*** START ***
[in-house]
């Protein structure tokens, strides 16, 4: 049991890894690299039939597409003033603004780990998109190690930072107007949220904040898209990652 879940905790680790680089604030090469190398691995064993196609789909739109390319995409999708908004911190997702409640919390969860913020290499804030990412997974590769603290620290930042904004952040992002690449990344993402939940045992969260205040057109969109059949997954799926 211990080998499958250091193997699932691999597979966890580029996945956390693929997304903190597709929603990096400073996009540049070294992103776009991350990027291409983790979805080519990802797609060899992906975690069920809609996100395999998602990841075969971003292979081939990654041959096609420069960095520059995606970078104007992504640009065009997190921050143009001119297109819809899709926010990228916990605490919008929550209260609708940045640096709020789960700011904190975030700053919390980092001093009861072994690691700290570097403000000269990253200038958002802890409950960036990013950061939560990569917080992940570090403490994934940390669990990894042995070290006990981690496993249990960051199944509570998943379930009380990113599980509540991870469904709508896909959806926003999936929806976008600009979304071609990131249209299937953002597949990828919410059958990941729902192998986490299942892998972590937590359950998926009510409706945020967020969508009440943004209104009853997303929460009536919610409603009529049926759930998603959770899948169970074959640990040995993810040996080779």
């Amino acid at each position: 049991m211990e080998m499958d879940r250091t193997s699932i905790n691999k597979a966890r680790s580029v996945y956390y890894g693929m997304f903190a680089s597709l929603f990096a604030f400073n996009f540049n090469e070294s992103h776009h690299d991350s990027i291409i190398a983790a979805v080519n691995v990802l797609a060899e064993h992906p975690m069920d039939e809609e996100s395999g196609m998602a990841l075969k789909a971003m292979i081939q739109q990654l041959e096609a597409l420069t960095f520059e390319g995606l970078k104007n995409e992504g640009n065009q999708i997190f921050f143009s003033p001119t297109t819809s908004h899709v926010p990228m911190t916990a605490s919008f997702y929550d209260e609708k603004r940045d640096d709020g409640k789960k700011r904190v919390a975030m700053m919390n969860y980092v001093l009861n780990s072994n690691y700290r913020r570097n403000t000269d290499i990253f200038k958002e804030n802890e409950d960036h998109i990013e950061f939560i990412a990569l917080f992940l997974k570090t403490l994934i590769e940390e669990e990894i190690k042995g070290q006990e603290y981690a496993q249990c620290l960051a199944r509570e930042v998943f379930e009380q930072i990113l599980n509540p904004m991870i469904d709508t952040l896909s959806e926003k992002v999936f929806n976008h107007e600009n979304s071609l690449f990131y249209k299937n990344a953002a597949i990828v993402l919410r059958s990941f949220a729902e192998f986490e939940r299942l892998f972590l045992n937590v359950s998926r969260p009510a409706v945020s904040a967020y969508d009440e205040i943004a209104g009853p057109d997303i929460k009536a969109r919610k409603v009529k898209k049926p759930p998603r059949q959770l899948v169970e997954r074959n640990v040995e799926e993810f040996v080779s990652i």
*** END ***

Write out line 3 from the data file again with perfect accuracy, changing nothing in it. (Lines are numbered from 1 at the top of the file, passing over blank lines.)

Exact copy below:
């Amino acid at each position: 049991m211990e080998m499958d879940r250091t193997s699932i905790n691999k597979a966890r680790s580029v996945y956390y890894g693929m997304f903190a680089s597709l929603f990096a604030f400073n996009f540049n090469e070294s992103h776009h690299d991350s990027i291409i190398a983790a979805v080519n691995v990802l797609a060899e064993h992906p975690m069920d039939e809609e996100s395999g196609m998602a990841l075969k789909a971003m292979i081939q739109q990654l041959e096609a597409l420069t960095f520059e390319g995606l970078k104007n995409e992504g640009n065009q999708i997190f921050f143009s003033p001119t297109t819809s908004h899709v926010p990228m911190t916990a605490s919008f997702y929550d209260e609708k603004r940045d640096d709020g409640k789960k700011r904190v919390a975030m700053m919390n969860y980092v001093l009861n780990s072994n690691y700290r913020r570097n403000t000269d290499i990253f200038k958002e804030n802890e409950d960036h998109i990013e950061f939560i990412a990569l917080f992940l997974k570090t403490l994934i590769e940390e669990e990894i190690k042995g070290q006990e603290y981690a496993q249990c620290l960051a199944r509570e930042v998943f379930e009380q930072i990113l599980n509540p904004m991870i469904d709508t952040l896909s959806e926003k992002v999936f929806n976008h107007e600009n979304s071609l690449f990131y249209k299937n990344a953002a597949i990828v993402l919410r059958s990941f949220a729902e192998f986490e939940r299942l892998f972590l045992n937590v359950s998926r969260p009510a409706v945020s904040a967020y969508d009440e205040i943004a209104g009853p057109d997303i929460k009536a969109r919610k409603v009529k898209k049926p759930p998603r059949q959770l899948v169970e997954r074959n640990v040995e799926e993810f040996v080779s990652i």